At Home and Away
12th of Adar II, 5714 
To Jewish Women, Mothers and Daughters
In the coming days, connecting the festivals of Purim and Passover, it is incumbent upon every Jewish woman, wife, mother and daughter, to reflect on the important historical part which the Jewish woman had in these festivals, and what useful lesson may be learned therefrom.
Our Law requires the Jewish woman to participate in the special mitzvot connected with the festivals of Purim and Passover (such as the Megila, Hagada, etc.), expressly stating that she merits these privileges because of the special merits of Jewish women in helping bring about the wonderful deliverances "in those days at this season."
As for Passover, our Sages tell us at length in the Midrash that it was the Jewish women who kept up the courage and spirits of their men in the most trying times of Egyptian bondage, and who, moreover, raised the generations which were to receive the Torah at Sinai and later enter the Promised Land, the everlasting inheritance of our people.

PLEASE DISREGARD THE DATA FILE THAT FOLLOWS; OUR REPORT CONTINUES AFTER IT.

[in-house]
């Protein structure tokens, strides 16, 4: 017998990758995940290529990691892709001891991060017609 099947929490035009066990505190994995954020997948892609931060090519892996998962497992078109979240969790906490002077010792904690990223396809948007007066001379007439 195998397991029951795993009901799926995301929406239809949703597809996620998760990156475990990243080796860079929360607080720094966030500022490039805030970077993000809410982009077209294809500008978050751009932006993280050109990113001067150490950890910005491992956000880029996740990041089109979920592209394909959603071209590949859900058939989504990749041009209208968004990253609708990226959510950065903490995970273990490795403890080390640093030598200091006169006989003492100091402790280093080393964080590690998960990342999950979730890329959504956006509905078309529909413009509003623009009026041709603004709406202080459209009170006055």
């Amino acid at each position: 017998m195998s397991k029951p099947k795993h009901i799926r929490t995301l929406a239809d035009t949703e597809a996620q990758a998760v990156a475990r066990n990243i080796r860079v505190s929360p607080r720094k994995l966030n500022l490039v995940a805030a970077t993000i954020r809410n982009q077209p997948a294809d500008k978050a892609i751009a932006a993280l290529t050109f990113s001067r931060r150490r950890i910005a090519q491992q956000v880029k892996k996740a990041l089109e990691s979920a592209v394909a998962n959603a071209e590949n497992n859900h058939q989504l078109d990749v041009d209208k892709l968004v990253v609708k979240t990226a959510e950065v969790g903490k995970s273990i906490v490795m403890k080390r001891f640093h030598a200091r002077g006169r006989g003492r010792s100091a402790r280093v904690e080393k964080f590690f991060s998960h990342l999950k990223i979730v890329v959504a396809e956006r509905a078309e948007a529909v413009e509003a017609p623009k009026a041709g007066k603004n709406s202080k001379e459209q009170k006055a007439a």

The part played by Jewish women on these two occasions was somewhat different: in the case of Passover, the woman's influence was concentrated in the home and family, ("kevuda bat melech penima"), displaying all the true feminine Jewish virtues of modesty, piety and faith. In the case of Purim, Jewish women showed that where Divine Providence places her in a position of prominence and influence, she uses it wholly for the benefit of her people, and is ready to sacrifice her very life for it, in compliance with the instructions of the religious authorities.
The two festivals, Purim and Passover, are two everlasting witnesses testifying to the devotion of the Jewish woman to the Torah and mitzvot. These festivals are living testimony that both at home and outside the Jewish woman will do her utmost to help preserve the sacred traditions and institutions of our people, even with self- sacrifice where need be.